Study: Longer, higher-dose opioid prescriptions for teens increase misuse risk

Teens and young adults prescribed opioids for pain may be more likely to misuse the drugs based on the length of time they take them, a new study has found. File Photo by iminwon/Shutterstock
Teens and young adults prescribed opioids for pain may be more likely to misuse the drugs based on the length of time they take them, a new study has found. File Photo by iminwon/Shutterstock

April 22 (UPI) -- Teens and young adults at high risk for abusing opioid painkillers often are prescribed the drugs for longer periods and at higher doses, a study published Thursday by JAMA Network Open found.

The risk for abuse and misuse of these medications among this age group is high, however, even when the opioids are prescribed initially for a shorter duration and at lower doses, the researchers said.


In the analysis of nearly 190,000 Medicaid beneficiaries age 10 to 21 in Pennsylvania who were prescribed an opioid between 2010 and 2016, 65% of those considered at high risk for abusing the drug still were requesting new prescriptions one year later.

These "high-risk" recipients initially were prescribed the drugs at higher doses and for longer periods, five days, on average, versus four days among those considered at low risk, according to the researchers.

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They also tended to be slightly older, average age 19 versus 18; 15% more likely to have depression; and three times as likely to have some form of cancer compared to those in the low-risk group.

Still, just over 13% of those in the low-risk group requested a new opioid prescription one year after receiving their first, the data showed.


"Even short, fairly low-dose opioid prescriptions are not without risks for some youth," study co-author Dr. J. Deanna Wilson told UPI in an email.

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"This does not mean that providers should not prescribe pain medication to patients who need it, but it does mean that providers need to have thoughtful conversations with patients and their families about risks and who may be more vulnerable to these risks," said Wilson, an assistant professor of medicine and pediatrics at the University of Pittsburgh.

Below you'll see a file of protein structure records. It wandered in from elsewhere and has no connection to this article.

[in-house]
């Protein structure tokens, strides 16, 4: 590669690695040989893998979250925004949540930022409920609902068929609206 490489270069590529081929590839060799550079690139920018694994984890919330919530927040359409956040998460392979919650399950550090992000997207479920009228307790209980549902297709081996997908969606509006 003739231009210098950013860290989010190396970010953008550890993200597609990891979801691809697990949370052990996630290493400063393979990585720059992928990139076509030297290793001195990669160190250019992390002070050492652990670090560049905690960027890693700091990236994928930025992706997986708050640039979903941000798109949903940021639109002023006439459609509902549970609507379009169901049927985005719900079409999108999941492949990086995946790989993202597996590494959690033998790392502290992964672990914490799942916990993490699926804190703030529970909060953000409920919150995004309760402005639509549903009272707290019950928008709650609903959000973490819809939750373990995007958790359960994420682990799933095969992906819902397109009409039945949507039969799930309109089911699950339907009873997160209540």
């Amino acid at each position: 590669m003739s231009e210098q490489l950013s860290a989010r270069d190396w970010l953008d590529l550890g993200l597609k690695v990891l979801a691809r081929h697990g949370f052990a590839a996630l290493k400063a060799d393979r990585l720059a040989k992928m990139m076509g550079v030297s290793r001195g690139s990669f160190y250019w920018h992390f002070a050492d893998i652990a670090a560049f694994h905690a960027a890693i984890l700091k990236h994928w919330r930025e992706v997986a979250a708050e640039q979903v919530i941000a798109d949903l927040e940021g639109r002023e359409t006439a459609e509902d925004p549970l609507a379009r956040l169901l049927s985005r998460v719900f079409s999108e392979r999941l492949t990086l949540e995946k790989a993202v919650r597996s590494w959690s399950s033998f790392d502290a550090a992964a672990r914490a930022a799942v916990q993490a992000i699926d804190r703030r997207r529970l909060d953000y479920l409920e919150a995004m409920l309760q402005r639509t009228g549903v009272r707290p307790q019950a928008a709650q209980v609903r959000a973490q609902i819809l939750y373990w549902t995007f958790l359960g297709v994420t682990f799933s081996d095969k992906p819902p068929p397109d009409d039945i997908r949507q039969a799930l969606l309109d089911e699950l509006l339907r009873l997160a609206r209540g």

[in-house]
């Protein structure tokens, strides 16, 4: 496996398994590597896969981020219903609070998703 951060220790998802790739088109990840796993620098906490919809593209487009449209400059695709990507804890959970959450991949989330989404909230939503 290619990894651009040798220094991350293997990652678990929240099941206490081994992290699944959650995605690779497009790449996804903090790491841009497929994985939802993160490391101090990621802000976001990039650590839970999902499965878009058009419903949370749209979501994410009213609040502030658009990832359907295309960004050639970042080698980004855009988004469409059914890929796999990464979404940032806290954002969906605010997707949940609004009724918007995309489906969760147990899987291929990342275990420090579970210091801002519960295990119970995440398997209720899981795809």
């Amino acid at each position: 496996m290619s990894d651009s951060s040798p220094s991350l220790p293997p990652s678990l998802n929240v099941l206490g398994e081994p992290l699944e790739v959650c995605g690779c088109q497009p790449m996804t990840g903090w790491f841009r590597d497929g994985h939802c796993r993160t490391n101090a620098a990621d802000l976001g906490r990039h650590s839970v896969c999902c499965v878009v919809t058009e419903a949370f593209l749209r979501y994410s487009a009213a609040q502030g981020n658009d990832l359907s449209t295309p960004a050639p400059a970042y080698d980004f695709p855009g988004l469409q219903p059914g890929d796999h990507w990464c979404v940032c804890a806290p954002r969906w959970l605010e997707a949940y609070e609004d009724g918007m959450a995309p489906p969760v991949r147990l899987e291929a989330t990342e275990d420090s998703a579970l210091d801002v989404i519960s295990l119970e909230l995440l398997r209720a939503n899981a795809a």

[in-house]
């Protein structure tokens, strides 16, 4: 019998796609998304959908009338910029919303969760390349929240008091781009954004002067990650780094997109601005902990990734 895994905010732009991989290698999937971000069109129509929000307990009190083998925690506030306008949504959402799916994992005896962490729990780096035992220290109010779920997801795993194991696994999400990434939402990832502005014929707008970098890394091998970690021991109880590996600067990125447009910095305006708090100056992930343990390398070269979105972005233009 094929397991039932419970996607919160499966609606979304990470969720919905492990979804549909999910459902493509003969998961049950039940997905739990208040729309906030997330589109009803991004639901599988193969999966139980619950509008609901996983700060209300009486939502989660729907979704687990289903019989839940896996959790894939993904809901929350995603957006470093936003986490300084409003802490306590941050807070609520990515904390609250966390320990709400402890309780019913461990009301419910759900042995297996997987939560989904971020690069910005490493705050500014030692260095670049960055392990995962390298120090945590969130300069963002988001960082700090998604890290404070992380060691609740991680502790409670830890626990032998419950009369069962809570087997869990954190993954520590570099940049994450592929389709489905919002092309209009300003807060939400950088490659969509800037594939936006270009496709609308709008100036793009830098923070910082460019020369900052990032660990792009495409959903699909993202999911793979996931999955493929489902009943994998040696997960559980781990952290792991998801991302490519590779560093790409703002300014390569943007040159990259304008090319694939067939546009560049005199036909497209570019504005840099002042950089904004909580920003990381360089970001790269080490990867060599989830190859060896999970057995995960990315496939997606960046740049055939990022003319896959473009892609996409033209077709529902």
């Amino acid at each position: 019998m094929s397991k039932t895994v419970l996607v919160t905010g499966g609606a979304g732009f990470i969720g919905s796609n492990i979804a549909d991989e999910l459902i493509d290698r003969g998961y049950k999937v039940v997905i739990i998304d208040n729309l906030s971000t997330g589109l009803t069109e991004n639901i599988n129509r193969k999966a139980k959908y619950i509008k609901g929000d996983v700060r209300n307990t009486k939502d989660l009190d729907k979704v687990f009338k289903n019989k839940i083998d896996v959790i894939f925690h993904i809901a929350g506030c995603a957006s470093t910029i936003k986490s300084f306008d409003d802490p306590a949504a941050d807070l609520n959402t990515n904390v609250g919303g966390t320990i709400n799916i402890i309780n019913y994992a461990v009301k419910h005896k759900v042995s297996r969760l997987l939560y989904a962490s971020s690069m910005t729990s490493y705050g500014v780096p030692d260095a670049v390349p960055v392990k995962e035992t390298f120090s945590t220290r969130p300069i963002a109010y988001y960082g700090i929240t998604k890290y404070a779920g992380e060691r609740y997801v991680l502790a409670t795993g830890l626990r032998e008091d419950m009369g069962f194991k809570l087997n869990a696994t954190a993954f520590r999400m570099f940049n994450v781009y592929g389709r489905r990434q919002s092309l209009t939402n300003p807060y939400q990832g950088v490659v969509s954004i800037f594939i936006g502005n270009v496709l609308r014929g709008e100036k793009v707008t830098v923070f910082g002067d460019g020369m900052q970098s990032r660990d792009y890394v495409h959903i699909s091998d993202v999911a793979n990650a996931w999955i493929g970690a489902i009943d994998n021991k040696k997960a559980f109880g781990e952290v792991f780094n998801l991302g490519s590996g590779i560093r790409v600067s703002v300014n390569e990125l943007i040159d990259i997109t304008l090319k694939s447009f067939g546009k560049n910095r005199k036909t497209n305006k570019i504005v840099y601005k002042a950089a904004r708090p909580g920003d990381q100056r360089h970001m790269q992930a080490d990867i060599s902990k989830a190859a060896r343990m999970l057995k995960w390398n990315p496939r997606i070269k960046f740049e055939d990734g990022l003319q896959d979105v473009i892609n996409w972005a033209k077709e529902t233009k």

For young people prescribed opioids to treat pain, this could mean more frequent check-ups to ensure proper use of the drugs, she said.

Despite the ongoing opioid "epidemic" in the United States, and increasing rates of addiction to prescription painkillers and related illegal drugs such as heroin, nearly 15% of teens and young adults are prescribed these medications after emergency room visits, according to earlier research.

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In addition, an estimated one in 10 deaths among adolescents, teens and young adults nationally has been linked with the drugs.

Among the nearly 190,000 people in Pennsylvania age 10 to 21 in the study who were prescribed an opioid pain medication between 2010 and 2016, 901, or less than 1%, were considered at high risk for future abuse or misuse, Wilson and her colleagues said.


Nearly two-thirds of them still were filling opioid prescriptions 12 months after receiving their first one.

Of these high-risk young people, 73% were White, 27% had been diagnosed with depression and just under 8% had cancer, the researchers said.

In the low-risk group, 63% were White, 18% had depression and less than 3% had cancer.

"Our study shows that those in the 'high-risk' trajectory are often those with co-occurring depression or anxiety," Wilson said.

"Persistent use of opioids following the initial exposure may suggest the development of chronic pain or worsening of mood symptoms or even problematic opioid use, but none of these things can be teased out without having physicians take time to meet with patients and their families," she said.

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